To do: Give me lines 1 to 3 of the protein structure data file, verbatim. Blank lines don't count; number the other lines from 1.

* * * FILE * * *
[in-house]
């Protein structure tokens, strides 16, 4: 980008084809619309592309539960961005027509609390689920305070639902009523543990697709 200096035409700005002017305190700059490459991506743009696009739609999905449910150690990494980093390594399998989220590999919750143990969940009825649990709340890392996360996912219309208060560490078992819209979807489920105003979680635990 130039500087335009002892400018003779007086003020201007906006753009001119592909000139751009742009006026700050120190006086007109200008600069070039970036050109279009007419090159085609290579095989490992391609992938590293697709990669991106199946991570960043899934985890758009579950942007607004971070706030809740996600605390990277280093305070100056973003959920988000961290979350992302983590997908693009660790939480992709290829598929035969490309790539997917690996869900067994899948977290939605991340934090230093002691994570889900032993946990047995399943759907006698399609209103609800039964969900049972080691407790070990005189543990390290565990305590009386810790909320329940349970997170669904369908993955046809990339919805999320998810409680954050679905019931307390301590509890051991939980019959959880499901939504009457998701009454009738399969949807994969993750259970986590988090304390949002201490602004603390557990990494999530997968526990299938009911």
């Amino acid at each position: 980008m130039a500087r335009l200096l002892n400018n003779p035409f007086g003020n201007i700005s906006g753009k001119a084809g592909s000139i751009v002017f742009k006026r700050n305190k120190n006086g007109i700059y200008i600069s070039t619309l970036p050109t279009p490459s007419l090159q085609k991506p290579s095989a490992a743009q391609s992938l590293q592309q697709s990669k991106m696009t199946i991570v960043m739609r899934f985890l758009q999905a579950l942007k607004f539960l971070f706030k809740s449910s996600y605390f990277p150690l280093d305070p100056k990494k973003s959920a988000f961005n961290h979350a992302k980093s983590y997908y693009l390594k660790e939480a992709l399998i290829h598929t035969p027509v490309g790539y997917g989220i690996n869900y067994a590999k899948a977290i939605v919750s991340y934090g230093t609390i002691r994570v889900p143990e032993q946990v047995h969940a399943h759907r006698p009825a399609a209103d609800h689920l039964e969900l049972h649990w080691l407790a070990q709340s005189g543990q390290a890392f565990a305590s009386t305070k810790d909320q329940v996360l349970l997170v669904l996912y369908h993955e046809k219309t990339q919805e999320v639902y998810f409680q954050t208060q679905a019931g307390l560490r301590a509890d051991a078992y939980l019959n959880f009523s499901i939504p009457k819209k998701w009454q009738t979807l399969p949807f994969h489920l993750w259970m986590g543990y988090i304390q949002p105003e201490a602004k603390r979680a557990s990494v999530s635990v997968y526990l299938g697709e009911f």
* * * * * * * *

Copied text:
[in-house]
């Protein structure tokens, strides 16, 4: 980008084809619309592309539960961005027509609390689920305070639902009523543990697709 200096035409700005002017305190700059490459991506743009696009739609999905449910150690990494980093390594399998989220590999919750143990969940009825649990709340890392996360996912219309208060560490078992819209979807489920105003979680635990 130039500087335009002892400018003779007086003020201007906006753009001119592909000139751009742009006026700050120190006086007109200008600069070039970036050109279009007419090159085609290579095989490992391609992938590293697709990669991106199946991570960043899934985890758009579950942007607004971070706030809740996600605390990277280093305070100056973003959920988000961290979350992302983590997908693009660790939480992709290829598929035969490309790539997917690996869900067994899948977290939605991340934090230093002691994570889900032993946990047995399943759907006698399609209103609800039964969900049972080691407790070990005189543990390290565990305590009386810790909320329940349970997170669904369908993955046809990339919805999320998810409680954050679905019931307390301590509890051991939980019959959880499901939504009457998701009454009738399969949807994969993750259970986590988090304390949002201490602004603390557990990494999530997968526990299938009911």
């Amino acid at each position: 980008m130039a500087r335009l200096l002892n400018n003779p035409f007086g003020n201007i700005s906006g753009k001119a084809g592909s000139i751009v002017f742009k006026r700050n305190k120190n006086g007109i700059y200008i600069s070039t619309l970036p050109t279009p490459s007419l090159q085609k991506p290579s095989a490992a743009q391609s992938l590293q592309q697709s990669k991106m696009t199946i991570v960043m739609r899934f985890l758009q999905a579950l942007k607004f539960l971070f706030k809740s449910s996600y605390f990277p150690l280093d305070p100056k990494k973003s959920a988000f961005n961290h979350a992302k980093s983590y997908y693009l390594k660790e939480a992709l399998i290829h598929t035969p027509v490309g790539y997917g989220i690996n869900y067994a590999k899948a977290i939605v919750s991340y934090g230093t609390i002691r994570v889900p143990e032993q946990v047995h969940a399943h759907r006698p009825a399609a209103d609800h689920l039964e969900l049972h649990w080691l407790a070990q709340s005189g543990q390290a890392f565990a305590s009386t305070k810790d909320q329940v996360l349970l997170v669904l996912y369908h993955e046809k219309t990339q919805e999320v639902y998810f409680q954050t208060q679905a019931g307390l560490r301590a509890d051991a078992y939980l019959n959880f009523s499901i939504p009457k819209k998701w009454q009738t979807l399969p949807f994969h489920l993750w259970m986590g543990y988090i304390q949002p105003e201490a602004k603390r979680a557990s990494v999530s635990v997968y526990l299938g697709e009911f």